From push-bikes to Hayabusas: the maddest race on the planet
Custom & modified bikes
23 April 2009 11:22
There may never be another race like this again: 2009’s TTXGP is set to feature a lineup of machines the like of which hasn’t been seen since Muttley ruled the Wacky Races.
The inaugural TTXGP will have a 24-strong grid when it kicks off on 12 June. And since it’s the first ever zero-carbon-emission race, no consensus has been arrived at the best engineering solution to tackle the TT circuit, petrol free. Prioritise power? Aerodynamics? Handling? Energy conservation? Regeneration?
It won’t be many years before a 500GP-style consensus emerges, but until then, revel in the wacky racers!
Carbon monocoque, funny front end
Evo Design Solutions’ EV-0RR uses twin carbon shells instead of a conventional beam or trellis chassis, lending the bike great stiffness and a big space in which to store tons of batteries. It also inherits a modified version of the hub-centre-steered GTS1000 front end Steve Linsdell campaigned at the TT in the early 90s. Incredibly ambitious, but will they finish it in time for riders Olie Linsdell and a returning Mick Grant to race?
The 100mph push-bike
German inventor Stefan Gulas is entering a hopped-up version of his human-electric hybrid ErockIT bike, which replaces the accelerator twistgrip with pedals. Want to go faster? Pedal quicker. Gulas says that gives the rider a much greater emotional connection to the bike – and it certainly doesn’t slow you down, as this video of the street version of the bike in action shows.
The electric Hayabusa
Aerodynamics are sure to be a key factor in the TTXGP – where saving energy will mean being able to release more of it as thrust before the batteries run out. Imperial College London have had the brilliantly simple idea of piggy-backing on Suzuki’s years of development of the super-slippery Hayabusa. Seems obvious now, doesn’t it?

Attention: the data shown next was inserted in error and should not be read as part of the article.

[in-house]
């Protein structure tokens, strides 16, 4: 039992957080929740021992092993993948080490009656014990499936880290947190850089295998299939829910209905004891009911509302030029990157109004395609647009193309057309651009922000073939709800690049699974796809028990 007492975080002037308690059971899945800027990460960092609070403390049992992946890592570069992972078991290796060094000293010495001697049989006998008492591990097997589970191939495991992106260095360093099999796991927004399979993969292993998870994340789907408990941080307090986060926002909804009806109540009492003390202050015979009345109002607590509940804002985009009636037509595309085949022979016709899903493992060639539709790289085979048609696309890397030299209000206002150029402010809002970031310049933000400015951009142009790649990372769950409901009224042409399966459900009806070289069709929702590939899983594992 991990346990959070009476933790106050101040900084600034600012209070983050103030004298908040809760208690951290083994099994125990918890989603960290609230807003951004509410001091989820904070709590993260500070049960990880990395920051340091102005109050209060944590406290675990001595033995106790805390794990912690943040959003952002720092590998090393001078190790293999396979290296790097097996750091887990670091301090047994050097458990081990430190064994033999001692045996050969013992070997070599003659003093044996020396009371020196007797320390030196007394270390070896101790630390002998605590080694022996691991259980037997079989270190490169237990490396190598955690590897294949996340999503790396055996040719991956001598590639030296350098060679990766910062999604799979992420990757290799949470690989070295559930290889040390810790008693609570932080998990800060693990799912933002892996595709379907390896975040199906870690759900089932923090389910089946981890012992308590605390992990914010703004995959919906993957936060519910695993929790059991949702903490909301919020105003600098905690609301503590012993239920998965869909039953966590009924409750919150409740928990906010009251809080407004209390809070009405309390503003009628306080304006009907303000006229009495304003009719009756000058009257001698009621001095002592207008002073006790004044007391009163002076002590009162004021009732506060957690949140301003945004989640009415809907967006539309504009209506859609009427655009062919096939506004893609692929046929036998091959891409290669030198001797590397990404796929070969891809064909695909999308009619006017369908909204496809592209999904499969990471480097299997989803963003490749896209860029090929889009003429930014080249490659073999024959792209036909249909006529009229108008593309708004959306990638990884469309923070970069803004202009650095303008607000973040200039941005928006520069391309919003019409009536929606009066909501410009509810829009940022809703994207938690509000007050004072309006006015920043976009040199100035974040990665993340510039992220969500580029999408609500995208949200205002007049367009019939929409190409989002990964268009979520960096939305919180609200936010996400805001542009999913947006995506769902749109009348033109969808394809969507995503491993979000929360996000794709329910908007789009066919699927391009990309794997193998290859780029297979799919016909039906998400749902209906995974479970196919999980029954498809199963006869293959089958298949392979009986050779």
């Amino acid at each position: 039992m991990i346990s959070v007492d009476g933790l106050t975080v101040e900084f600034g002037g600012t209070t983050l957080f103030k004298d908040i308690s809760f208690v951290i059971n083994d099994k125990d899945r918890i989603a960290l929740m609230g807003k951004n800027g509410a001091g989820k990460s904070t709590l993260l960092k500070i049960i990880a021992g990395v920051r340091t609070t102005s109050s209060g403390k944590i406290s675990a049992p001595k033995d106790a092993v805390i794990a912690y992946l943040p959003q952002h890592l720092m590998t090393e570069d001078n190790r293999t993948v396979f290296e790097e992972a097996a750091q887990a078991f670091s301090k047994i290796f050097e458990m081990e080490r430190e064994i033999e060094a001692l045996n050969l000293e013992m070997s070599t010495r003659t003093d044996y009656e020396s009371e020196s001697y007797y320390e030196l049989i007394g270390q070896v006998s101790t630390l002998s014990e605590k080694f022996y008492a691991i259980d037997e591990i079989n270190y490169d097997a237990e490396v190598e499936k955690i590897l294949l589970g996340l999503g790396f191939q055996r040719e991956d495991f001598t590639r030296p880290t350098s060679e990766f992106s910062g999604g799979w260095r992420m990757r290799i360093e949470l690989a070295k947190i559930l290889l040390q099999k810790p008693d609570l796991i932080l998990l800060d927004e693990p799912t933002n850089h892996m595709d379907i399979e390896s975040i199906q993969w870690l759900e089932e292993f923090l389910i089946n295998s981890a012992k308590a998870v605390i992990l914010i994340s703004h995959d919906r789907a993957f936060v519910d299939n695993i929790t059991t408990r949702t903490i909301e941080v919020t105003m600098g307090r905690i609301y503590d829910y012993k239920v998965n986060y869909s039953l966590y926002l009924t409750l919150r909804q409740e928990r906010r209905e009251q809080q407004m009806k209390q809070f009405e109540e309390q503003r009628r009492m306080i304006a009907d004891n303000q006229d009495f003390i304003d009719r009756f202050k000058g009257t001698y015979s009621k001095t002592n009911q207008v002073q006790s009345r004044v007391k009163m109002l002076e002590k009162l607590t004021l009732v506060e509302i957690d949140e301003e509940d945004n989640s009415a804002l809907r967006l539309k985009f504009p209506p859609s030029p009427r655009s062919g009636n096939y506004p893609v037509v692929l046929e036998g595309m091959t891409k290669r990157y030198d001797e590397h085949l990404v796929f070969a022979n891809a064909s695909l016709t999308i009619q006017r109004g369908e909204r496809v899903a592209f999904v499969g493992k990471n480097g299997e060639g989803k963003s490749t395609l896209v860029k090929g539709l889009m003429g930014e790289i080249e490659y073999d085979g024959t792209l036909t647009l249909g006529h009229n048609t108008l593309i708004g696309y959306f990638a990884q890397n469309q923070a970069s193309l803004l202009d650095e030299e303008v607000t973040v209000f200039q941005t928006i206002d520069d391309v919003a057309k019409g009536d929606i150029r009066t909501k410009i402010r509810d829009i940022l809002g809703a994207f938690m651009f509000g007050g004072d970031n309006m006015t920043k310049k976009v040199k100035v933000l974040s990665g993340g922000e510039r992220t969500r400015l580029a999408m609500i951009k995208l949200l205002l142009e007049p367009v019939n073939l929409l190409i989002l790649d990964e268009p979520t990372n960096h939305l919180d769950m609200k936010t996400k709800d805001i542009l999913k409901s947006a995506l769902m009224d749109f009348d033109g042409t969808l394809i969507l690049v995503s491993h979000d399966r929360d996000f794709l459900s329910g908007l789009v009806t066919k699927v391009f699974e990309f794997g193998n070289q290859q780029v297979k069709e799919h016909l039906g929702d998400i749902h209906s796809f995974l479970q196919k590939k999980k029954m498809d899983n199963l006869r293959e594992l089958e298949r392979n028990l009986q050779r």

The 10-year-old shonker
It might look unlovely, but it's the only bike with proven competition pedigree. Sort of. Austria's sole representative at the TTXGP is the TGM, originally built to set a new electric world speed record over 10km. It nearly did it too, but for a component failure. The alumimum and fibreglass creation will be ridden by TT veteran Martin Loicht.
Ducati + Tesla + Knight Rider
The CEO of Ducati North America, one of the guys behind the Tesla electric sport’s car’s batteries and a huge spoonful of design that hits you right in the spot Knight Rider and Streethawk did: that’s the recipe for Mission Motor’s 150mph Mission One. It’s easily the most ambitious from a production bike point of view, with firm promises of unparalleled performance and 2010 delivery, and frankly it’s got to win if Mission want to hold onto their stash of £50,000 orders.
From the folks that brought you the Killacycle
Richard Hatfield, part of the team the gave the world the fastest-accelerating electric bike ever (the 174mph Killacycle), is mid-build on a Killacycle-powered Ducati 916. Called the Killacycle-IOM, it will benefit from a new generation of batteries Killacycle main man Bill Dube says offer more horsepower than the previous record-breaking Killacycle cells, but at “less than half the weight”. The Killacycle was already capable of a 7.89sec quarter mile…
Oval forks and two engines
That ough to do it. Or so hopes Michael Czysz of MotoCzysz, who has abandoned his twin-crank, longitudinally-engined would-be MotoGP contender to focus on this, the E1pc. Czysz’s patented oval-section forks allow flex when you’re leaned over, but are rock solid under braking, an innovation he says gives the racer uncommon feel and security on the limit. Helping rider Mark Miller approach that limit will be not one but two motors, stashed low in the E1pc’s fairing.
The TTXGP is the world’s first zero-carbon-emissions race, and takes place on 12 June round one lap of the Isle of Man’s legendary 37-and-three-quarter TT circuit.